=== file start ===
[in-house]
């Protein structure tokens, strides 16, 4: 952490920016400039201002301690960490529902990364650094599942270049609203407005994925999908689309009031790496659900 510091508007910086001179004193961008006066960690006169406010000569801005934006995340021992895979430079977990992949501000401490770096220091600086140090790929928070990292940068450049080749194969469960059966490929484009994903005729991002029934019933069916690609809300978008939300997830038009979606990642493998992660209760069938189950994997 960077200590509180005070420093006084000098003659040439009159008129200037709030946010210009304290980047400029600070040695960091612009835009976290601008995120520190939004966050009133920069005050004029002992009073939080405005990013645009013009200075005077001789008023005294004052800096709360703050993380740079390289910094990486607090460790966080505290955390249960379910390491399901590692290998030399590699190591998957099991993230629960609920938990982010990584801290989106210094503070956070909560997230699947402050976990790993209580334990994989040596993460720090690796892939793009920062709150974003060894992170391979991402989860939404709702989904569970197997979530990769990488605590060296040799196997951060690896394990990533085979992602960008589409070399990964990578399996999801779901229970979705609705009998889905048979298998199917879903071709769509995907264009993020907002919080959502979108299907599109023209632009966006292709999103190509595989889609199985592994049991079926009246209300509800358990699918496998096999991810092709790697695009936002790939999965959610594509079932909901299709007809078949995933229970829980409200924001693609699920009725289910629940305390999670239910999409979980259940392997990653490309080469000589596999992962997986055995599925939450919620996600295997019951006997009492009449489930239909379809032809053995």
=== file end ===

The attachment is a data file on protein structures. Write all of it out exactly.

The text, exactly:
[in-house]
């Protein structure tokens, strides 16, 4: 952490920016400039201002301690960490529902990364650094599942270049609203407005994925999908689309009031790496659900 510091508007910086001179004193961008006066960690006169406010000569801005934006995340021992895979430079977990992949501000401490770096220091600086140090790929928070990292940068450049080749194969469960059966490929484009994903005729991002029934019933069916690609809300978008939300997830038009979606990642493998992660209760069938189950994997 960077200590509180005070420093006084000098003659040439009159008129200037709030946010210009304290980047400029600070040695960091612009835009976290601008995120520190939004966050009133920069005050004029002992009073939080405005990013645009013009200075005077001789008023005294004052800096709360703050993380740079390289910094990486607090460790966080505290955390249960379910390491399901590692290998030399590699190591998957099991993230629960609920938990982010990584801290989106210094503070956070909560997230699947402050976990790993209580334990994989040596993460720090690796892939793009920062709150974003060894992170391979991402989860939404709702989904569970197997979530990769990488605590060296040799196997951060690896394990990533085979992602960008589409070399990964990578399996999801779901229970979705609705009998889905048979298998199917879903071709769509995907264009993020907002919080959502979108299907599109023209632009966006292709999103190509595989889609199985592994049991079926009246209300509800358990699918496998096999991810092709790697695009936002790939999965959610594509079932909901299709007809078949995933229970829980409200924001693609699920009725289910629940305390999670239910999409979980259940392997990653490309080469000589596999992962997986055995599925939450919620996600295997019951006997009492009449489930239909379809032809053995």